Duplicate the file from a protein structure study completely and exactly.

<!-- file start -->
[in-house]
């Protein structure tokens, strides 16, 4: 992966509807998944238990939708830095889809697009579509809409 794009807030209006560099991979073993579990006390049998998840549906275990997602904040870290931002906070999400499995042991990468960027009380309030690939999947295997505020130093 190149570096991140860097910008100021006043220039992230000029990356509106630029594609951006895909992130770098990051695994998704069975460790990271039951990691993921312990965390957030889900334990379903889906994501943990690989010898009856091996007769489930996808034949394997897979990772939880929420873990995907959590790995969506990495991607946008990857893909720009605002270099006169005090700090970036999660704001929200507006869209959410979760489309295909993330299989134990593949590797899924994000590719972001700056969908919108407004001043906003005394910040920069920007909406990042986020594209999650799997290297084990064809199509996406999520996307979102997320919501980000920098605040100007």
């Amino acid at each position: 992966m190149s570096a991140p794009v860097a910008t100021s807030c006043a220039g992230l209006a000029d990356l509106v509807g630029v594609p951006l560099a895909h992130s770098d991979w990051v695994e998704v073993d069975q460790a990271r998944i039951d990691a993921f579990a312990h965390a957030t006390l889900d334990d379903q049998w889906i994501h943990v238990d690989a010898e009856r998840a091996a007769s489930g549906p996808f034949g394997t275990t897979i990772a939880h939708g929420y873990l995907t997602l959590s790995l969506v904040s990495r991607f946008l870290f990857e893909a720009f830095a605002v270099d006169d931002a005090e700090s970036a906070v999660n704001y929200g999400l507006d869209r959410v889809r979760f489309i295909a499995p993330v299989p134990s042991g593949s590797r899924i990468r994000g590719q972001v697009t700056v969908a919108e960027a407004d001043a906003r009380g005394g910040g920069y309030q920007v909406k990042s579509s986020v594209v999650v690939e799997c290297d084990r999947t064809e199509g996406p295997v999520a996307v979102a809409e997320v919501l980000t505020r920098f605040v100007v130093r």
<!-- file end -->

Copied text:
[in-house]
């Protein structure tokens, strides 16, 4: 992966509807998944238990939708830095889809697009579509809409 794009807030209006560099991979073993579990006390049998998840549906275990997602904040870290931002906070999400499995042991990468960027009380309030690939999947295997505020130093 190149570096991140860097910008100021006043220039992230000029990356509106630029594609951006895909992130770098990051695994998704069975460790990271039951990691993921312990965390957030889900334990379903889906994501943990690989010898009856091996007769489930996808034949394997897979990772939880929420873990995907959590790995969506990495991607946008990857893909720009605002270099006169005090700090970036999660704001929200507006869209959410979760489309295909993330299989134990593949590797899924994000590719972001700056969908919108407004001043906003005394910040920069920007909406990042986020594209999650799997290297084990064809199509996406999520996307979102997320919501980000920098605040100007």
């Amino acid at each position: 992966m190149s570096a991140p794009v860097a910008t100021s807030c006043a220039g992230l209006a000029d990356l509106v509807g630029v594609p951006l560099a895909h992130s770098d991979w990051v695994e998704v073993d069975q460790a990271r998944i039951d990691a993921f579990a312990h965390a957030t006390l889900d334990d379903q049998w889906i994501h943990v238990d690989a010898e009856r998840a091996a007769s489930g549906p996808f034949g394997t275990t897979i990772a939880h939708g929420y873990l995907t997602l959590s790995l969506v904040s990495r991607f946008l870290f990857e893909a720009f830095a605002v270099d006169d931002a005090e700090s970036a906070v999660n704001y929200g999400l507006d869209r959410v889809r979760f489309i295909a499995p993330v299989p134990s042991g593949s590797r899924i990468r994000g590719q972001v697009t700056v969908a919108e960027a407004d001043a906003r009380g005394g910040g920069y309030q920007v909406k990042s579509s986020v594209v999650v690939e799997c290297d084990r999947t064809e199509g996406p295997v999520a996307v979102a809409e997320v919501l980000t505020r920098f605040v100007v130093r």